Into each jar I put 1 sliced clove of garlic, 1 shallot scape (optional, I had them and they looked pretty in there), 3 allspice berries, 6 black peppercorns, 4 coriander seeds, a pinch of ground mace (or nutmeg), 1 pequin pepper.  You'll also need several long strips of lemon zest later.
Pickling spice is a matter of personal taste.  There are tons of pickling spice combinations out there if you search them.  It use to panic me but now I tend to use a couple as guides while I use what I have in my spice rack.  They're very flexible.  Note somewhere what you used so if you create a particularly good blend you can go back to it.

In a non-reactive pot combine 3 cups of vinegar (your choice of type but I would stay away from red wine just because of the color), 3 cups of water, 3 teaspoons of kosher or pickling salt (stay away from iodized table salt, it will discolor your pickle in bad ways), and 2 1/2 tablespoons of sugar.  Bring to a boil and then turn down but keep hot. This is your pickling brine.

While the brine is heating, pack the raw asparagus, tips down, into your jars.  Pack the jars firmly.  Placing the stalks tip down protects them when pulling the finished spears from the jar later.  Take one of those long lemon zest strips and wrap it around the asparagus, working it about halfway down into the jar.  I use a wooden skewer to get it in there.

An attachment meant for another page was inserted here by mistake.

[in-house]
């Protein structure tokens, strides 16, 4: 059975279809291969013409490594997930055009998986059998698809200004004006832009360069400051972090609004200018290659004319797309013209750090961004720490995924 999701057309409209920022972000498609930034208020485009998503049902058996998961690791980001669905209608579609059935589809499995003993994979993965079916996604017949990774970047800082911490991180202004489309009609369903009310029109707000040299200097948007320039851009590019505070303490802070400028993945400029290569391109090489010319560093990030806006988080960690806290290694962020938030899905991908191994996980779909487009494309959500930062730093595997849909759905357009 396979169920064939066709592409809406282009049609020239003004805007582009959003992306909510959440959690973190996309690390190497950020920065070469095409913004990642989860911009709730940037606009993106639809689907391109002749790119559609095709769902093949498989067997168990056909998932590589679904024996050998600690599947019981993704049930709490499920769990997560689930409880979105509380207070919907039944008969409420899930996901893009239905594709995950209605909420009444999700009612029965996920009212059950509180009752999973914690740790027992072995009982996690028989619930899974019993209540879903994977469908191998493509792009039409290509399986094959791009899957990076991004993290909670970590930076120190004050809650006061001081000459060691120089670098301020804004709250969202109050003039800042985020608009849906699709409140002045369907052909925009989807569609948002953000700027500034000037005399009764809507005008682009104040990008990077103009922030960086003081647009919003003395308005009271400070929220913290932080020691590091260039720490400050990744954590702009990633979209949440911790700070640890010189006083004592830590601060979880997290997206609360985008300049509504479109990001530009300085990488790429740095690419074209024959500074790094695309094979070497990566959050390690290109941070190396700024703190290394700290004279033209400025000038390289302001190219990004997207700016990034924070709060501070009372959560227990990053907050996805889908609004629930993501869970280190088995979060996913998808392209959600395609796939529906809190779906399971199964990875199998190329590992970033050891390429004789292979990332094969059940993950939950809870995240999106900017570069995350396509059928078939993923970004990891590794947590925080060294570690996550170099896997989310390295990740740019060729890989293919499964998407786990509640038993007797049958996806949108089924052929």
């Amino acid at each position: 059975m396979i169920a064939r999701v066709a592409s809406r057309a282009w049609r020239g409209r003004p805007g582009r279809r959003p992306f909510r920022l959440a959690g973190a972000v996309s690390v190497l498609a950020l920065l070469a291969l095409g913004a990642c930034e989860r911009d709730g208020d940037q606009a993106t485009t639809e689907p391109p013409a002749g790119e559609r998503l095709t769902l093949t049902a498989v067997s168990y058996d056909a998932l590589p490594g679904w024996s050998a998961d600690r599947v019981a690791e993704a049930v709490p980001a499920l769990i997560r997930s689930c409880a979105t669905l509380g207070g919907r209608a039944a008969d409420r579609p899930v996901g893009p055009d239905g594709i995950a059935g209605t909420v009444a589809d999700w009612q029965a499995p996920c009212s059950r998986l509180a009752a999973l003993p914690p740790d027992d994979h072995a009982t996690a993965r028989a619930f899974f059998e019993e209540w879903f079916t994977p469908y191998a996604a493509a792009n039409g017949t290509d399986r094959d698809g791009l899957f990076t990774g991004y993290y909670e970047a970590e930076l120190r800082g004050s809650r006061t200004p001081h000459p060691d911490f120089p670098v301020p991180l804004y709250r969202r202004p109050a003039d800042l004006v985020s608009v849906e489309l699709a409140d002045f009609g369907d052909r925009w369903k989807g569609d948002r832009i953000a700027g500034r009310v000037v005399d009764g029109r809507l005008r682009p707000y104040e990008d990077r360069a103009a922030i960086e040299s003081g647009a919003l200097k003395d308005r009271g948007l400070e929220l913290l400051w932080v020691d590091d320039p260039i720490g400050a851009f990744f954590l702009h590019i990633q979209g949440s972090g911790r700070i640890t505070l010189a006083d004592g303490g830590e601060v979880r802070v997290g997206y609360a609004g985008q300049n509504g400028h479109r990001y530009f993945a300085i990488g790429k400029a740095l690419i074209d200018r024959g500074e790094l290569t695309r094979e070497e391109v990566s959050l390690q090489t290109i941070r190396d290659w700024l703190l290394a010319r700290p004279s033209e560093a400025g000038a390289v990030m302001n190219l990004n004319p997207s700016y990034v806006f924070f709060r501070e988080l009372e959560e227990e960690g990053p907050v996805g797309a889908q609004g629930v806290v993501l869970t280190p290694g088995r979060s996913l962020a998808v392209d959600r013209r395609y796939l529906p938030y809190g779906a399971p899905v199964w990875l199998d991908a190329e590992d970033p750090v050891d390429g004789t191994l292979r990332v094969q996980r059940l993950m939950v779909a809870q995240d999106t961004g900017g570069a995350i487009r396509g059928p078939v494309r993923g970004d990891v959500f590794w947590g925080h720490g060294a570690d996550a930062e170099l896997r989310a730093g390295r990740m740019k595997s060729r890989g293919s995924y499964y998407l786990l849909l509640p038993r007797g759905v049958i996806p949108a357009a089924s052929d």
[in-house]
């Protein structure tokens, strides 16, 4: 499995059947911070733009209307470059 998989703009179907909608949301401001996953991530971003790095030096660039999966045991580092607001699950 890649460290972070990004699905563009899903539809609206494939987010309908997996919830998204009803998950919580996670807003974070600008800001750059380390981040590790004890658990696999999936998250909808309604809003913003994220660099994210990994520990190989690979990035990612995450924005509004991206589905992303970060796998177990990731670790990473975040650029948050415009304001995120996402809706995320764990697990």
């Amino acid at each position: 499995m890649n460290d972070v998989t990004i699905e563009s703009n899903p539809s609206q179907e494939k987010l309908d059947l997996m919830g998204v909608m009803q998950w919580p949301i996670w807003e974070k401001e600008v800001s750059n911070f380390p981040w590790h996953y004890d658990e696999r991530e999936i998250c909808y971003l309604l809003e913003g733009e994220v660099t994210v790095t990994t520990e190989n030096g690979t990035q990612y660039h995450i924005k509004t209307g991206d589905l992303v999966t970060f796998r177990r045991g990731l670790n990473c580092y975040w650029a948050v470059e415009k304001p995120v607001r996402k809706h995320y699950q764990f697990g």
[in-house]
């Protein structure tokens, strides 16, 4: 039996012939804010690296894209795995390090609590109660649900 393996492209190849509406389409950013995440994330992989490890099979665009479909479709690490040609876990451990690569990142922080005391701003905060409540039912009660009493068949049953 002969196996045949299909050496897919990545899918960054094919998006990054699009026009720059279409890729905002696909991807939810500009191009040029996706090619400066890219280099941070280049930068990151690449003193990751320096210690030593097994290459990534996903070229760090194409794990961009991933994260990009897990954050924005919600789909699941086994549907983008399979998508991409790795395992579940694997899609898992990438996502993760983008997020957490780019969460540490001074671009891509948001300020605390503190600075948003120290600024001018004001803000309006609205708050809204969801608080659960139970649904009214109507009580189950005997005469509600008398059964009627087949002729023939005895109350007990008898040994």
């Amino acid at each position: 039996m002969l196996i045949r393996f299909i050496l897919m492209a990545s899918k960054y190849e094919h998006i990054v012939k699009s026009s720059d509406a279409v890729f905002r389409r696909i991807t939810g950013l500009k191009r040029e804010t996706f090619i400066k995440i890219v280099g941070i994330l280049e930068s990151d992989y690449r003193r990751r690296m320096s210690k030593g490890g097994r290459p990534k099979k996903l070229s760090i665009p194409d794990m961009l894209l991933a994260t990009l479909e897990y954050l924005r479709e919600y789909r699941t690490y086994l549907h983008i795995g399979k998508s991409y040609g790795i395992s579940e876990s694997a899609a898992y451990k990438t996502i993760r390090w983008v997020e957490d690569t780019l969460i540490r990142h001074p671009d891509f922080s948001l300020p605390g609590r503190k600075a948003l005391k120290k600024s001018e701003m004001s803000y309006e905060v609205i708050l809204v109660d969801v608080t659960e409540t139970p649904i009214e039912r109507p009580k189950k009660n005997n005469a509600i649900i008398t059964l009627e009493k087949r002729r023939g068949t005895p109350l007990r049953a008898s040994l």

Or you can be less obsessive and just wiggle it in anywhere.

Pour the hot brine into the jars leaving 1/2 inch of head space.  Wipe the rims and apply the lids.  Process in a boiling water bath for 10 minutes (that's 12 minutes for Floyd).

When cool, wash and label the jars.  Allow the pickled asparagus to mature at least three weeks before eating.

Next up was asparagus soup.  This is actually cream of asparagus soup but you don't want to add the dairy until you're actually heating the soup to eat.  Dairy doesn't process well.  Asparagus is a low acid food and since we're not adding any acid like we did with the pickle, the soup will be pressure canned.  Figure on 2 lbs of asparagus per quart of finished soup.  After cleaning, trimming, and separating out the pickling stalks I had about 14 pounds left for soup.

Snap the buds off the asparagus spears and save them in a bowl.  Snap the rest of the stalk into pieces.

I diced up 2 verging-on-large onions and dumped them into a large pot with about a cup of water.  Instead of softening the onions in butter or oil, I steamed them because I like to keep fat down to a minimum when pressure canning.  I also added about a quarter cup of shitake dust.  I love shitake dust.  Just pulverize dried shitake mushrooms in a little coffee grinder.  Add a bit to soups, stews, gravies, and you'll be amazed!  You can do it with any dried mushrooms, I happened to have shitakes.  Asian fish sauce is also a great addition here instead of the dust.  If you don't have either, don't worry.  They're nice but optional.